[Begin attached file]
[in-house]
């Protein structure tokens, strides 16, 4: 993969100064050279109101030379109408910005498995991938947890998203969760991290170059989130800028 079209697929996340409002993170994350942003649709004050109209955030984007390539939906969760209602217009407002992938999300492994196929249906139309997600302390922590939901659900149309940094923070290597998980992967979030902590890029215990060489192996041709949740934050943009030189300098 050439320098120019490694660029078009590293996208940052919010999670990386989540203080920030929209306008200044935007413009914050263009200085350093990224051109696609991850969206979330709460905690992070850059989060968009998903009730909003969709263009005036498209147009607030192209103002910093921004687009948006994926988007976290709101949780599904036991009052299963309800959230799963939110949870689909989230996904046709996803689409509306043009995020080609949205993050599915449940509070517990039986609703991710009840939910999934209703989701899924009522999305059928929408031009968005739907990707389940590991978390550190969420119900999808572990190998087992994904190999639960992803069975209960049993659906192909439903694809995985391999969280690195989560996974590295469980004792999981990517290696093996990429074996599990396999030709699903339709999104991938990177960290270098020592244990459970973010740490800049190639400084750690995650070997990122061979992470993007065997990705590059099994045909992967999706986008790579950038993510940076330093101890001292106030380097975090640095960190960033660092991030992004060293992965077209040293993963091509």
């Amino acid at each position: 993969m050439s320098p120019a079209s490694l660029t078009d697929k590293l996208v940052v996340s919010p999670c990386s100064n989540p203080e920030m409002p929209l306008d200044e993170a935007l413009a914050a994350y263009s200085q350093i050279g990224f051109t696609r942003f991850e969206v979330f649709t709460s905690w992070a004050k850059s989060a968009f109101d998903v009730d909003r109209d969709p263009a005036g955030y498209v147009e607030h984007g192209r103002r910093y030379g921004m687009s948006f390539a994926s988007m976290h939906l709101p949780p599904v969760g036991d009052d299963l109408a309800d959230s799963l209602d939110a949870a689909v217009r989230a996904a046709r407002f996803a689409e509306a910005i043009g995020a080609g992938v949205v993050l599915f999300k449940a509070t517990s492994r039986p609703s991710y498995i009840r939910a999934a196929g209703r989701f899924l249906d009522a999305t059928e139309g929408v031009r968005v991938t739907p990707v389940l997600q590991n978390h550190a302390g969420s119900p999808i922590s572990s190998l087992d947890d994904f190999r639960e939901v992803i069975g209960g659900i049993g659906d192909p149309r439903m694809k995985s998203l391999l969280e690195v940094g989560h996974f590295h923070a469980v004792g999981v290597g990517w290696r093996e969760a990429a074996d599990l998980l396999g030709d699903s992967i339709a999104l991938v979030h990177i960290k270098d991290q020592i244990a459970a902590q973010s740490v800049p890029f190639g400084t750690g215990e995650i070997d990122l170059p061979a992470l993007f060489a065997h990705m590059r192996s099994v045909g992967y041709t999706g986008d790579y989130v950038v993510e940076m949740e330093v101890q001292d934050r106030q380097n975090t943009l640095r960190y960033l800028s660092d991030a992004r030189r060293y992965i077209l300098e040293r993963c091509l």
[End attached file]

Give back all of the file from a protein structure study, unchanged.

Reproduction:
[in-house]
């Protein structure tokens, strides 16, 4: 993969100064050279109101030379109408910005498995991938947890998203969760991290170059989130800028 079209697929996340409002993170994350942003649709004050109209955030984007390539939906969760209602217009407002992938999300492994196929249906139309997600302390922590939901659900149309940094923070290597998980992967979030902590890029215990060489192996041709949740934050943009030189300098 050439320098120019490694660029078009590293996208940052919010999670990386989540203080920030929209306008200044935007413009914050263009200085350093990224051109696609991850969206979330709460905690992070850059989060968009998903009730909003969709263009005036498209147009607030192209103002910093921004687009948006994926988007976290709101949780599904036991009052299963309800959230799963939110949870689909989230996904046709996803689409509306043009995020080609949205993050599915449940509070517990039986609703991710009840939910999934209703989701899924009522999305059928929408031009968005739907990707389940590991978390550190969420119900999808572990190998087992994904190999639960992803069975209960049993659906192909439903694809995985391999969280690195989560996974590295469980004792999981990517290696093996990429074996599990396999030709699903339709999104991938990177960290270098020592244990459970973010740490800049190639400084750690995650070997990122061979992470993007065997990705590059099994045909992967999706986008790579950038993510940076330093101890001292106030380097975090640095960190960033660092991030992004060293992965077209040293993963091509």
């Amino acid at each position: 993969m050439s320098p120019a079209s490694l660029t078009d697929k590293l996208v940052v996340s919010p999670c990386s100064n989540p203080e920030m409002p929209l306008d200044e993170a935007l413009a914050a994350y263009s200085q350093i050279g990224f051109t696609r942003f991850e969206v979330f649709t709460s905690w992070a004050k850059s989060a968009f109101d998903v009730d909003r109209d969709p263009a005036g955030y498209v147009e607030h984007g192209r103002r910093y030379g921004m687009s948006f390539a994926s988007m976290h939906l709101p949780p599904v969760g036991d009052d299963l109408a309800d959230s799963l209602d939110a949870a689909v217009r989230a996904a046709r407002f996803a689409e509306a910005i043009g995020a080609g992938v949205v993050l599915f999300k449940a509070t517990s492994r039986p609703s991710y498995i009840r939910a999934a196929g209703r989701f899924l249906d009522a999305t059928e139309g929408v031009r968005v991938t739907p990707v389940l997600q590991n978390h550190a302390g969420s119900p999808i922590s572990s190998l087992d947890d994904f190999r639960e939901v992803i069975g209960g659900i049993g659906d192909p149309r439903m694809k995985s998203l391999l969280e690195v940094g989560h996974f590295h923070a469980v004792g999981v290597g990517w290696r093996e969760a990429a074996d599990l998980l396999g030709d699903s992967i339709a999104l991938v979030h990177i960290k270098d991290q020592i244990a459970a902590q973010s740490v800049p890029f190639g400084t750690g215990e995650i070997d990122l170059p061979a992470l993007f060489a065997h990705m590059r192996s099994v045909g992967y041709t999706g986008d790579y989130v950038v993510e940076m949740e330093v101890q001292d934050r106030q380097n975090t943009l640095r960190y960033l800028s660092d991030a992004r030189r060293y992965i077209l300098e040293r993963c091509l």